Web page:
He and his team are working on the region’s structural strategy and its energy transformation, in which artificial intelligence plays an important part. “Our goal is to develop an energy generation plant that operates autonomously, identifies damage and can run in critical situations, excluding the possibility of standstills or further damage. In short, we want an operating plant that makes its own decisions on how to react in the event of potential damage.”
Schulz says that the company monitors “everything that is powered mechanically” in gas, water and wind turbines by using artificial intelligence. He adds: “Despite sophisticated sensor technology it would be impossible for us to draw as many conclusions as we can today without AI. One person could never analyze so much data.” Schulz estimates that around 600,000 measurements per sensor, per minute are produced in a wind power station. Sound data, for example, can be collected and aggregated via a decentralized field bus or PLC in cycles of a few seconds up to several hours, depending on the protocol.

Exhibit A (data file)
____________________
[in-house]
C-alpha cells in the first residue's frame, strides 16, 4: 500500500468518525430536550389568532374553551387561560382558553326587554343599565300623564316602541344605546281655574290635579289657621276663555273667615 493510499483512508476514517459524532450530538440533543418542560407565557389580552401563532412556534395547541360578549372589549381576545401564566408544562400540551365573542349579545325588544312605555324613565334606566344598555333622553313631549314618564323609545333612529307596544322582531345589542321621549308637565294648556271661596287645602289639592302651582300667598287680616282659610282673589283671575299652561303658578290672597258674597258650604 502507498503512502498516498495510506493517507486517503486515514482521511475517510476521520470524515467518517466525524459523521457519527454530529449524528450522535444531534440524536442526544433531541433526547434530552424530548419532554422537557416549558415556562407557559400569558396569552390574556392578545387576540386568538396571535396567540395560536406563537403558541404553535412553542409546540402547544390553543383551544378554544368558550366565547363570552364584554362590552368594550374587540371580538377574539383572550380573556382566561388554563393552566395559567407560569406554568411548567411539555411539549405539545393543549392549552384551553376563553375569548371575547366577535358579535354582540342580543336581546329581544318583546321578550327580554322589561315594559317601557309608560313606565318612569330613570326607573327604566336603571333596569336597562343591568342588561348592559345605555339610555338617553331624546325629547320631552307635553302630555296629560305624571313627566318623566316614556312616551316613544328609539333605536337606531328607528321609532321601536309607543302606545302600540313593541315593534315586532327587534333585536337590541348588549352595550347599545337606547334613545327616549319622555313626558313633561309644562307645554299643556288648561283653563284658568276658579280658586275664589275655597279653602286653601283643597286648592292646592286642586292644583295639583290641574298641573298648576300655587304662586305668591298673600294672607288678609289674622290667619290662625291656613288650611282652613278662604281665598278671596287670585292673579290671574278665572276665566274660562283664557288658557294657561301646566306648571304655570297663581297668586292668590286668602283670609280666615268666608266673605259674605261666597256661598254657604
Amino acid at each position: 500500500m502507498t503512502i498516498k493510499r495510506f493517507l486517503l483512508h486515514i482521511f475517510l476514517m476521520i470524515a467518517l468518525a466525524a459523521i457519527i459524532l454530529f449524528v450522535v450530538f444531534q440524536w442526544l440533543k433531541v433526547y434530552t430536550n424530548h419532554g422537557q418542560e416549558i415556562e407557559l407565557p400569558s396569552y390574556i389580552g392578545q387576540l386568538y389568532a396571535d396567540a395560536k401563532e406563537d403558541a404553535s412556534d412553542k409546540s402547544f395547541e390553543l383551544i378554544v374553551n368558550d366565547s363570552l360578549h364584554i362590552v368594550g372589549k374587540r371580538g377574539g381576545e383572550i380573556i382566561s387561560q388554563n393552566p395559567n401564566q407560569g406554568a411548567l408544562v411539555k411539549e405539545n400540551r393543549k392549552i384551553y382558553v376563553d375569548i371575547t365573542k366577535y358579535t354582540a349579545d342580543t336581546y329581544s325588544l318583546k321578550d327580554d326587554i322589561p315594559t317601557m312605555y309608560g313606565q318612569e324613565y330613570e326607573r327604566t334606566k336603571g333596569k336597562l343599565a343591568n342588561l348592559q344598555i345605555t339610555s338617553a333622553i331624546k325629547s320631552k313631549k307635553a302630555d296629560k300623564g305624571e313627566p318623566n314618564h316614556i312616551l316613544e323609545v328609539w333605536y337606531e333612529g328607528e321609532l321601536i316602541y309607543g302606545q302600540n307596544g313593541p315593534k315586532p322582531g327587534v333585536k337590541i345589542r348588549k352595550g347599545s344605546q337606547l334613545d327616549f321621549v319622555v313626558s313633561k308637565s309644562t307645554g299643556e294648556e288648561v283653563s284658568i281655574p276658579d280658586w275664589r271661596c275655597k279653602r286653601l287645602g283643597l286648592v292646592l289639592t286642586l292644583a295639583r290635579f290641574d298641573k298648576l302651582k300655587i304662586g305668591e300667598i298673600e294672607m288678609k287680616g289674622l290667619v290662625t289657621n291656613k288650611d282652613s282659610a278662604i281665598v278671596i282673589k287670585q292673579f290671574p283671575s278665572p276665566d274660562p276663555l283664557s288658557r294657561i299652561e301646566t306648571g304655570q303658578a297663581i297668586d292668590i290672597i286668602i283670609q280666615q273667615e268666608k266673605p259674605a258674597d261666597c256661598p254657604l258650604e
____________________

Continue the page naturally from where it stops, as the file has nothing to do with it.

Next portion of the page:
This data is then fed to an IM&P server. A genetic algorithm with weak AI establishes recursive neural networks which compare the data with images of damage or report threshold levels which have been exceeded. This is no simple task due to the volume of technical details to monitor across the entire drive train of the wind energy plant, as well as the fluctuations in wind-generated energy (for example, Central Europe typically experiences strong fluctuations in wind speeds), the connection of wind energy plant to the central grid but also the whole process control, which means that it is necessary to compensate for the sometimes strong variations in the measurement data.